“In 2029 is when we predict that it’s really going to be hitting hard for our baby boom population and those most likely to need care,” Peterson said. “The issue will be can we staff to what they need in 2029 and how many will have closed by 2029, because they can’t withstand the financial pressure they are on now. That’s only six years away.”

Those pressures have already led to administrators at Heart of America Medical Center in Rugby to plan on reducing their current 33-bed skilled nursing unit down to 18 and moving that to inside the hospital. The move allows the unit to share staff in the hospital instead of maintaining a separate dedicated contingent.

“I can’t get enough CNAs and nurses to provide for elder care and I don’t see that getting any better,” Erik Christenson, chief executive officer at Heart of America, said.. “I have quite a few employees who will retire in the next ten years. Am I going to be able to attract people to replace them in Rugby, North Dakota, in rural North Dakota? It’s a real concern.”

Better pay, attraction policies needed

To address the worker shortage, Carrie Amero, director of long-term services and supports at AARP, said that state governments and private employers need to be prepared to increase starting-level wages, particularly for positions like CNAs.

“The pay is comparatively low compared to other kinds of entry level jobs, and these are very difficult jobs,” Amero said. “They’re emotionally and physically stressful. They have high injury rates. They rarely come with even basic employee benefits like paid sick leave or health insurance and they don’t get a lot of training.”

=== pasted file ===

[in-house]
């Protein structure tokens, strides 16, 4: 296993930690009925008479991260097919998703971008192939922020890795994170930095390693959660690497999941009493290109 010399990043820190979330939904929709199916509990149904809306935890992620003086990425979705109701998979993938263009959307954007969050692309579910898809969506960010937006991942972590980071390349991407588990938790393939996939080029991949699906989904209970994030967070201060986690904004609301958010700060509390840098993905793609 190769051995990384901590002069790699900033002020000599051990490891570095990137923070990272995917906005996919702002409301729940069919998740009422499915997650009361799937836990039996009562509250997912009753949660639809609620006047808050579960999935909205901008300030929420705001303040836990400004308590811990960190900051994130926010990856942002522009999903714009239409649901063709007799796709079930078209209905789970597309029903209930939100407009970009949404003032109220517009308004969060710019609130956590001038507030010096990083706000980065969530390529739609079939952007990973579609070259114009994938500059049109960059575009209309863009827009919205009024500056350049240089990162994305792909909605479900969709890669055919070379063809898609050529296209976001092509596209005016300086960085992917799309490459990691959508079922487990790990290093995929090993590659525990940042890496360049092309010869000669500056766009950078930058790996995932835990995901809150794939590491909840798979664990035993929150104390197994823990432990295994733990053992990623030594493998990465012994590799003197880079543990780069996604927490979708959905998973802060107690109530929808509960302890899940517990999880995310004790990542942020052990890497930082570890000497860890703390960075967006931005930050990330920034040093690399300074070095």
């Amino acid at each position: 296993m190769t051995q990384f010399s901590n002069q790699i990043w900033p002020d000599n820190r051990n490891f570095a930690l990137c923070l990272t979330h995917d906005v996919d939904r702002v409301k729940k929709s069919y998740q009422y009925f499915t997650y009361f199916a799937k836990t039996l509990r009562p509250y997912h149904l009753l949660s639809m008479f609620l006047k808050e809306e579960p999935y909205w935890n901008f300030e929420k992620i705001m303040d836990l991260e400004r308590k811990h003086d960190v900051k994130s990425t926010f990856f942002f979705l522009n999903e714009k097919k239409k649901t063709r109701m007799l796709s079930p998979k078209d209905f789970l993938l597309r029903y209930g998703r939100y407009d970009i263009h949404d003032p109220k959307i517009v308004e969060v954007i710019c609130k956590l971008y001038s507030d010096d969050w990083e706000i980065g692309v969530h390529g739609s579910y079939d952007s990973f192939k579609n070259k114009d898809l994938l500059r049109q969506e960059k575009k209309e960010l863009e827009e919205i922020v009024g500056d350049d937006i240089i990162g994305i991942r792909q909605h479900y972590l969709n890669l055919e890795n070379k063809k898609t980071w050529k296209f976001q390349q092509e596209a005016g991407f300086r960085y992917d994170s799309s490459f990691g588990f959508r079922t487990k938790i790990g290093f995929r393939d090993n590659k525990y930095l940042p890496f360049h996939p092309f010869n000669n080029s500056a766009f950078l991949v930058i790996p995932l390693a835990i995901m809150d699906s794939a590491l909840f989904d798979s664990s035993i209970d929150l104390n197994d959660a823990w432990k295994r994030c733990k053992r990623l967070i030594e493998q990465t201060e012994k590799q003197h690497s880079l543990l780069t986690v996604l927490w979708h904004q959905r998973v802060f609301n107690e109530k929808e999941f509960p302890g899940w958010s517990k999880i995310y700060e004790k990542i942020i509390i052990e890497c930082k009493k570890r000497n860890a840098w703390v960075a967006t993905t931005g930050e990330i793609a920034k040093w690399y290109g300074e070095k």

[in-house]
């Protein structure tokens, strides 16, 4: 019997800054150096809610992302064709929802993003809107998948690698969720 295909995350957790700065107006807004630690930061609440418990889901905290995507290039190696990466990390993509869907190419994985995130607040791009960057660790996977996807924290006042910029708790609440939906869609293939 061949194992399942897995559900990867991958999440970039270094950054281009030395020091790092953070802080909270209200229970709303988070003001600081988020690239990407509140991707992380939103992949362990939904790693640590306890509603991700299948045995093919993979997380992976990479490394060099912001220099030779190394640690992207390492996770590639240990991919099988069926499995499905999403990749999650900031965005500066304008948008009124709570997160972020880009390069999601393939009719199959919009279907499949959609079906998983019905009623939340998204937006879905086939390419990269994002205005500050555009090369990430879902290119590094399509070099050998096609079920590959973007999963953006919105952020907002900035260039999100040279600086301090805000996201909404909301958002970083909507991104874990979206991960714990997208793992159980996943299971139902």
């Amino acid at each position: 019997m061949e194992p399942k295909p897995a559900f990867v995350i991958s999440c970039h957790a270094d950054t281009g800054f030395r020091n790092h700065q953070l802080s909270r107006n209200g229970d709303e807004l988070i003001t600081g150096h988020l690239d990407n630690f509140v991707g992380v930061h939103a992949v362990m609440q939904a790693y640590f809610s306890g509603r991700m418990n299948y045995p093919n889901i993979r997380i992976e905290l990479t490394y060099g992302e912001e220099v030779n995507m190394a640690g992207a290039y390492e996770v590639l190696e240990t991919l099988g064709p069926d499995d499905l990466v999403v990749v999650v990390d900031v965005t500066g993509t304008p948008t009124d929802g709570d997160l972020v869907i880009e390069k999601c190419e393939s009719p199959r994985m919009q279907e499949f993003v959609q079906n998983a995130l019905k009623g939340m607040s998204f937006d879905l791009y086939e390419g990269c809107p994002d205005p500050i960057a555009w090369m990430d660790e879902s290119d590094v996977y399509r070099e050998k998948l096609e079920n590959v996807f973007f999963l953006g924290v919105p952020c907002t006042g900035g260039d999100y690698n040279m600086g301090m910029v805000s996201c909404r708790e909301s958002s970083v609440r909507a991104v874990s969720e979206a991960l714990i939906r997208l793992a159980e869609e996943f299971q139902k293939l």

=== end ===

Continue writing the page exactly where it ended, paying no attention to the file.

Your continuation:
The National Direct Care Workforce Resource Center ranks North Dakota 31 out of 50 states and the District of Columbia on its wage index, and 42 out of 51 on its worker supportive policies index. This signals room for improvement in pay, benefits and working conditions needed to attract more health care workers to the state, according to Amero. Neighboring Minnesota ranked 23 for both indices.

Besides pay and benefits, another factor leading to fewer applicants are continued Covid controls that require vaccination, weekly staff testing, continued masking and other policies that most institutions have moved on from but remain in place due to federal mandates, administrators said.

“Everyone stepped up and said, ‘We’ll do whatever it takes to get through this,’” Pete Antonson, CEO of Northwood Deaconess Health Center near Grand Forks said of the initial Covid controls. But now, those requirements are scaring people away when they weigh the costs and benefits to other employment in a highly competitive labor market, Antonson said.

Both Covid controls and increasingly expensive contract workers can ultimately only be addressed at the federal level, administrators said.

Meanwhile, Jody Nelson, CEO at St. Luke’s Medical Center in Crosby, said they are trying to attract workers with larger sign-on bonuses. That includes $5,000 for CNAs and up to $20,000 for registered nurses, but it hasn’t made much of a dent.

In September 2021, St. Luke’s closed its 40-bed Sunrise Care Center and absorbed nine of the residents in a care facility inside the hospital. It had to close its doors to another 10 residents of the facility. Residents moved to available care openings in Tioga, Williston, and as far away as Minot, further eroding the community.

Most administrators said they were hopeful that immigration into the state from outside the U.S. could be streamlined if bills under debate during North Dakota’s legislative session are passed. Senate Bill 2142 specifically calls for the creation of an immigration office within the Department of Commerce to recruit foreign health care workers.